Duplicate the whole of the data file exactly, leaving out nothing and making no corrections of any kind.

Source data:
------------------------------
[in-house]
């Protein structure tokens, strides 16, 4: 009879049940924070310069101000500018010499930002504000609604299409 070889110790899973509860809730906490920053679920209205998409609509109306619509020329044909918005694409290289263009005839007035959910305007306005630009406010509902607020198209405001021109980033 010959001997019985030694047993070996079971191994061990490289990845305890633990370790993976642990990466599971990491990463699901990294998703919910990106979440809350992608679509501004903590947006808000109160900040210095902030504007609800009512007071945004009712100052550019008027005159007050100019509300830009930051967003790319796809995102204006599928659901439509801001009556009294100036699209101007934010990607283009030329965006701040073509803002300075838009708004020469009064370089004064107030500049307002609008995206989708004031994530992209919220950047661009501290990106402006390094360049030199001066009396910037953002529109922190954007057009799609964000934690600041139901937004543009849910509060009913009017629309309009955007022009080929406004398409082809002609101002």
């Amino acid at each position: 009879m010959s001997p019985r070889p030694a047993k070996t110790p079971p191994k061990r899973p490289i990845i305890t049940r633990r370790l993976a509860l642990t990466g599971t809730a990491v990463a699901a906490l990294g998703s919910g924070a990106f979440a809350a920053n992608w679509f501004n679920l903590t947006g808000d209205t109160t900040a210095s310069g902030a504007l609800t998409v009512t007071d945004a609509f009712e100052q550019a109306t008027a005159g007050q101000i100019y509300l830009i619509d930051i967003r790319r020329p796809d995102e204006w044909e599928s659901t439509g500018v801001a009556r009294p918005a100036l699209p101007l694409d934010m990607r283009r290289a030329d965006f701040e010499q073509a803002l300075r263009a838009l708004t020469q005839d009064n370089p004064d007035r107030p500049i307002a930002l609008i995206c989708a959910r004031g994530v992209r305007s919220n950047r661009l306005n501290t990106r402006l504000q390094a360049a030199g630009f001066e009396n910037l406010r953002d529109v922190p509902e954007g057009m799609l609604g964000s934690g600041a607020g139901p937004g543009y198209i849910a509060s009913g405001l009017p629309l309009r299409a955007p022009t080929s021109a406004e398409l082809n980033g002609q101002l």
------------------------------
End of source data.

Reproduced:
[in-house]
């Protein structure tokens, strides 16, 4: 009879049940924070310069101000500018010499930002504000609604299409 070889110790899973509860809730906490920053679920209205998409609509109306619509020329044909918005694409290289263009005839007035959910305007306005630009406010509902607020198209405001021109980033 010959001997019985030694047993070996079971191994061990490289990845305890633990370790993976642990990466599971990491990463699901990294998703919910990106979440809350992608679509501004903590947006808000109160900040210095902030504007609800009512007071945004009712100052550019008027005159007050100019509300830009930051967003790319796809995102204006599928659901439509801001009556009294100036699209101007934010990607283009030329965006701040073509803002300075838009708004020469009064370089004064107030500049307002609008995206989708004031994530992209919220950047661009501290990106402006390094360049030199001066009396910037953002529109922190954007057009799609964000934690600041139901937004543009849910509060009913009017629309309009955007022009080929406004398409082809002609101002």
């Amino acid at each position: 009879m010959s001997p019985r070889p030694a047993k070996t110790p079971p191994k061990r899973p490289i990845i305890t049940r633990r370790l993976a509860l642990t990466g599971t809730a990491v990463a699901a906490l990294g998703s919910g924070a990106f979440a809350a920053n992608w679509f501004n679920l903590t947006g808000d209205t109160t900040a210095s310069g902030a504007l609800t998409v009512t007071d945004a609509f009712e100052q550019a109306t008027a005159g007050q101000i100019y509300l830009i619509d930051i967003r790319r020329p796809d995102e204006w044909e599928s659901t439509g500018v801001a009556r009294p918005a100036l699209p101007l694409d934010m990607r283009r290289a030329d965006f701040e010499q073509a803002l300075r263009a838009l708004t020469q005839d009064n370089p004064d007035r107030p500049i307002a930002l609008i995206c989708a959910r004031g994530v992209r305007s919220n950047r661009l306005n501290t990106r402006l504000q390094a360049a030199g630009f001066e009396n910037l406010r953002d529109v922190p509902e954007g057009m799609l609604g964000s934690g600041a607020g139901p937004g543009y198209i849910a509060s009913g405001l009017p629309l309009r299409a955007p022009t080929s021109a406004e398409l082809n980033g002609q101002l």